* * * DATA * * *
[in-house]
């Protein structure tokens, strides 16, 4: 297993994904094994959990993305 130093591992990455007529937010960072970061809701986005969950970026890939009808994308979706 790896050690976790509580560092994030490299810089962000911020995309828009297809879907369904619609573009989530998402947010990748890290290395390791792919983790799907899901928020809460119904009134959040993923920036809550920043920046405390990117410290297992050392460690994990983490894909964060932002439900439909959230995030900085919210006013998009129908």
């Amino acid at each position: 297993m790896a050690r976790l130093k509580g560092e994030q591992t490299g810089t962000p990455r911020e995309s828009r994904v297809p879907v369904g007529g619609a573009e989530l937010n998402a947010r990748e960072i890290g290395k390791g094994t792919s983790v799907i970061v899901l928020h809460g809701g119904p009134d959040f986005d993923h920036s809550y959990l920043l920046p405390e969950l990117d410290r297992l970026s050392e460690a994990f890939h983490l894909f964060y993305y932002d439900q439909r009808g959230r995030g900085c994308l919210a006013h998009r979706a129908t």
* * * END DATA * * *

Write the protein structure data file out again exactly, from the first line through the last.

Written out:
[in-house]
């Protein structure tokens, strides 16, 4: 297993994904094994959990993305 130093591992990455007529937010960072970061809701986005969950970026890939009808994308979706 790896050690976790509580560092994030490299810089962000911020995309828009297809879907369904619609573009989530998402947010990748890290290395390791792919983790799907899901928020809460119904009134959040993923920036809550920043920046405390990117410290297992050392460690994990983490894909964060932002439900439909959230995030900085919210006013998009129908």
């Amino acid at each position: 297993m790896a050690r976790l130093k509580g560092e994030q591992t490299g810089t962000p990455r911020e995309s828009r994904v297809p879907v369904g007529g619609a573009e989530l937010n998402a947010r990748e960072i890290g290395k390791g094994t792919s983790v799907i970061v899901l928020h809460g809701g119904p009134d959040f986005d993923h920036s809550y959990l920043l920046p405390e969950l990117d410290r297992l970026s050392e460690a994990f890939h983490l894909f964060y993305y932002d439900q439909r009808g959230r995030g900085c994308l919210a006013h998009r979706a129908t």